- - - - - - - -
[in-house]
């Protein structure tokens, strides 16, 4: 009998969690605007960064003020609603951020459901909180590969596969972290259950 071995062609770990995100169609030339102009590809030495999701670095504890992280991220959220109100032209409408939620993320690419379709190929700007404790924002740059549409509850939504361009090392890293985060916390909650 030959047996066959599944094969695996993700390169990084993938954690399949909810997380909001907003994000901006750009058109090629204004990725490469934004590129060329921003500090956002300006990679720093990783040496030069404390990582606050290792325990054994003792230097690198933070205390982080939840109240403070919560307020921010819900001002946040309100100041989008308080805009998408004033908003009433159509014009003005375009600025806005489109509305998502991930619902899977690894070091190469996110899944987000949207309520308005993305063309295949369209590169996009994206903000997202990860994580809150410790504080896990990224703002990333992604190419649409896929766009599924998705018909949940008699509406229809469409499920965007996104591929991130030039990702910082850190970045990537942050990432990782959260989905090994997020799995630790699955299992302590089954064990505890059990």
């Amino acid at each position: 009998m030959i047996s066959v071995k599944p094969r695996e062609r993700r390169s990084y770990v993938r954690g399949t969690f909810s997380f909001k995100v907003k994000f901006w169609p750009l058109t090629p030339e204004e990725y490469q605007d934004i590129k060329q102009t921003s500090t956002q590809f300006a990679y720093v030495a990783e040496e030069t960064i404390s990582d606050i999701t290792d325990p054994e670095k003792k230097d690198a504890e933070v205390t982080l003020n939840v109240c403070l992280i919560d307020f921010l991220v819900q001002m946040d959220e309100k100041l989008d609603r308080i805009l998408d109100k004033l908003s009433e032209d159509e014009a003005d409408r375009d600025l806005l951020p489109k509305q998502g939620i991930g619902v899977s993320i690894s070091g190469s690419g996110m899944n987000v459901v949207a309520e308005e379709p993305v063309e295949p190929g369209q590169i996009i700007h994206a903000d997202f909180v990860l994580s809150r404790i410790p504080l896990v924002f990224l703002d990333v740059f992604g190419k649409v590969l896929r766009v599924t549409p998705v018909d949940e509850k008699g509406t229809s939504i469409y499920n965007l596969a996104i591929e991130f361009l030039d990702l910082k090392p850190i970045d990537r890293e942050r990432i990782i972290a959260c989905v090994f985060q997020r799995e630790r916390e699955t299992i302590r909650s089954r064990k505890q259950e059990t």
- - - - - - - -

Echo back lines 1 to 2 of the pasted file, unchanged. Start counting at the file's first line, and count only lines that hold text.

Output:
[in-house]
């Protein structure tokens, strides 16, 4: 009998969690605007960064003020609603951020459901909180590969596969972290259950 071995062609770990995100169609030339102009590809030495999701670095504890992280991220959220109100032209409408939620993320690419379709190929700007404790924002740059549409509850939504361009090392890293985060916390909650 030959047996066959599944094969695996993700390169990084993938954690399949909810997380909001907003994000901006750009058109090629204004990725490469934004590129060329921003500090956002300006990679720093990783040496030069404390990582606050290792325990054994003792230097690198933070205390982080939840109240403070919560307020921010819900001002946040309100100041989008308080805009998408004033908003009433159509014009003005375009600025806005489109509305998502991930619902899977690894070091190469996110899944987000949207309520308005993305063309295949369209590169996009994206903000997202990860994580809150410790504080896990990224703002990333992604190419649409896929766009599924998705018909949940008699509406229809469409499920965007996104591929991130030039990702910082850190970045990537942050990432990782959260989905090994997020799995630790699955299992302590089954064990505890059990």